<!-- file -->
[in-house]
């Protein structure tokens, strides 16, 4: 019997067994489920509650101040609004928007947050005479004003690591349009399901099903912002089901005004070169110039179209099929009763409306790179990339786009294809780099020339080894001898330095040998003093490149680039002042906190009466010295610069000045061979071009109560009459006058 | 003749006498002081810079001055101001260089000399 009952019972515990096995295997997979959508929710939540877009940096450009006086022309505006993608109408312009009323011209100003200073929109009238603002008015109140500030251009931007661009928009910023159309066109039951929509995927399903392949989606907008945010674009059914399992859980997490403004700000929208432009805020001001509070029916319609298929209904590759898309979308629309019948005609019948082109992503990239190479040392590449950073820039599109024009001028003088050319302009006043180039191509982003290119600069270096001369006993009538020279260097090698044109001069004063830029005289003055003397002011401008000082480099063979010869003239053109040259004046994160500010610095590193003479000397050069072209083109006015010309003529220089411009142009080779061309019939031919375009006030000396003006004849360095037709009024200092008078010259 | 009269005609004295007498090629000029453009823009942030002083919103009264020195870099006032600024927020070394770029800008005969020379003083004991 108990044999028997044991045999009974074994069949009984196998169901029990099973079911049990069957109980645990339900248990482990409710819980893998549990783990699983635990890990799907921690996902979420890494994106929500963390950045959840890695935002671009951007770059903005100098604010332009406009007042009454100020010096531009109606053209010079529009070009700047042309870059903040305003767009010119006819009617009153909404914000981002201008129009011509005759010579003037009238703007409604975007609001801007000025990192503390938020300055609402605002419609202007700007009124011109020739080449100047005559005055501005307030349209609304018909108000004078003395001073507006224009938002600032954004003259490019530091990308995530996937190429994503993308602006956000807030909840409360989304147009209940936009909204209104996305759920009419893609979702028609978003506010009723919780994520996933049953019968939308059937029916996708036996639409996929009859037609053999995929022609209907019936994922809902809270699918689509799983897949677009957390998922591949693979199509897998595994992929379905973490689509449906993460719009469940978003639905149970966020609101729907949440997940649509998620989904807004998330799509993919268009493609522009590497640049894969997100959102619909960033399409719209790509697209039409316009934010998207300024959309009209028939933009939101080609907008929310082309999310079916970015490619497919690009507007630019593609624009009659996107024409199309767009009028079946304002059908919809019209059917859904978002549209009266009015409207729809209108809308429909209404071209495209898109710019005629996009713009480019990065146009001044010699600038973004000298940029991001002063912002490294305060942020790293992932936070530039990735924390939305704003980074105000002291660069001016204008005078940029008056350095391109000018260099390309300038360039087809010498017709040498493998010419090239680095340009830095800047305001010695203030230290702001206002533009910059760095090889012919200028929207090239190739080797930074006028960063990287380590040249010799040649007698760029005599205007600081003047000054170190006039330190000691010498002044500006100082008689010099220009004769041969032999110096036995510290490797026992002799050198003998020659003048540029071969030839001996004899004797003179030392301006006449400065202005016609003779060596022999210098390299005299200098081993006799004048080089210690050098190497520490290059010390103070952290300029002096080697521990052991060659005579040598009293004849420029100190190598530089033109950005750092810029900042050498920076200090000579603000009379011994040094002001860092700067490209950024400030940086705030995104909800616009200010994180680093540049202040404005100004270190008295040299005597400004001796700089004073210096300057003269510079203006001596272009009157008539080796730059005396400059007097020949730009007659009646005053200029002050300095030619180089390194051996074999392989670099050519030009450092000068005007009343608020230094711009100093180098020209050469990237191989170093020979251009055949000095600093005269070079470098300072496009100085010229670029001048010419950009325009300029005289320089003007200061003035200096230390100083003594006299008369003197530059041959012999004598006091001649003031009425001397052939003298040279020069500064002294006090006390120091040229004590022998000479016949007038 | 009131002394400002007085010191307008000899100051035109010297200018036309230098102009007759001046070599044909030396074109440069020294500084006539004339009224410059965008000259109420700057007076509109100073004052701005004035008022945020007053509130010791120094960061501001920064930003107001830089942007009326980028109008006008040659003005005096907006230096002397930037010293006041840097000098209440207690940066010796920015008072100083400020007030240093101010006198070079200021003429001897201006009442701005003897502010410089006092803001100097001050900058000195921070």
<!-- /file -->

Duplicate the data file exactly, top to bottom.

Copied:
[in-house]
């Protein structure tokens, strides 16, 4: 019997067994489920509650101040609004928007947050005479004003690591349009399901099903912002089901005004070169110039179209099929009763409306790179990339786009294809780099020339080894001898330095040998003093490149680039002042906190009466010295610069000045061979071009109560009459006058 | 003749006498002081810079001055101001260089000399 009952019972515990096995295997997979959508929710939540877009940096450009006086022309505006993608109408312009009323011209100003200073929109009238603002008015109140500030251009931007661009928009910023159309066109039951929509995927399903392949989606907008945010674009059914399992859980997490403004700000929208432009805020001001509070029916319609298929209904590759898309979308629309019948005609019948082109992503990239190479040392590449950073820039599109024009001028003088050319302009006043180039191509982003290119600069270096001369006993009538020279260097090698044109001069004063830029005289003055003397002011401008000082480099063979010869003239053109040259004046994160500010610095590193003479000397050069072209083109006015010309003529220089411009142009080779061309019939031919375009006030000396003006004849360095037709009024200092008078010259 | 009269005609004295007498090629000029453009823009942030002083919103009264020195870099006032600024927020070394770029800008005969020379003083004991 108990044999028997044991045999009974074994069949009984196998169901029990099973079911049990069957109980645990339900248990482990409710819980893998549990783990699983635990890990799907921690996902979420890494994106929500963390950045959840890695935002671009951007770059903005100098604010332009406009007042009454100020010096531009109606053209010079529009070009700047042309870059903040305003767009010119006819009617009153909404914000981002201008129009011509005759010579003037009238703007409604975007609001801007000025990192503390938020300055609402605002419609202007700007009124011109020739080449100047005559005055501005307030349209609304018909108000004078003395001073507006224009938002600032954004003259490019530091990308995530996937190429994503993308602006956000807030909840409360989304147009209940936009909204209104996305759920009419893609979702028609978003506010009723919780994520996933049953019968939308059937029916996708036996639409996929009859037609053999995929022609209907019936994922809902809270699918689509799983897949677009957390998922591949693979199509897998595994992929379905973490689509449906993460719009469940978003639905149970966020609101729907949440997940649509998620989904807004998330799509993919268009493609522009590497640049894969997100959102619909960033399409719209790509697209039409316009934010998207300024959309009209028939933009939101080609907008929310082309999310079916970015490619497919690009507007630019593609624009009659996107024409199309767009009028079946304002059908919809019209059917859904978002549209009266009015409207729809209108809308429909209404071209495209898109710019005629996009713009480019990065146009001044010699600038973004000298940029991001002063912002490294305060942020790293992932936070530039990735924390939305704003980074105000002291660069001016204008005078940029008056350095391109000018260099390309300038360039087809010498017709040498493998010419090239680095340009830095800047305001010695203030230290702001206002533009910059760095090889012919200028929207090239190739080797930074006028960063990287380590040249010799040649007698760029005599205007600081003047000054170190006039330190000691010498002044500006100082008689010099220009004769041969032999110096036995510290490797026992002799050198003998020659003048540029071969030839001996004899004797003179030392301006006449400065202005016609003779060596022999210098390299005299200098081993006799004048080089210690050098190497520490290059010390103070952290300029002096080697521990052991060659005579040598009293004849420029100190190598530089033109950005750092810029900042050498920076200090000579603000009379011994040094002001860092700067490209950024400030940086705030995104909800616009200010994180680093540049202040404005100004270190008295040299005597400004001796700089004073210096300057003269510079203006001596272009009157008539080796730059005396400059007097020949730009007659009646005053200029002050300095030619180089390194051996074999392989670099050519030009450092000068005007009343608020230094711009100093180098020209050469990237191989170093020979251009055949000095600093005269070079470098300072496009100085010229670029001048010419950009325009300029005289320089003007200061003035200096230390100083003594006299008369003197530059041959012999004598006091001649003031009425001397052939003298040279020069500064002294006090006390120091040229004590022998000479016949007038 | 009131002394400002007085010191307008000899100051035109010297200018036309230098102009007759001046070599044909030396074109440069020294500084006539004339009224410059965008000259109420700057007076509109100073004052701005004035008022945020007053509130010791120094960061501001920064930003107001830089942007009326980028109008006008040659003005005096907006230096002397930037010293006041840097000098209440207690940066010796920015008072100083400020007030240093101010006198070079200021003429001897201006009442701005003897502010410089006092803001100097001050900058000195921070």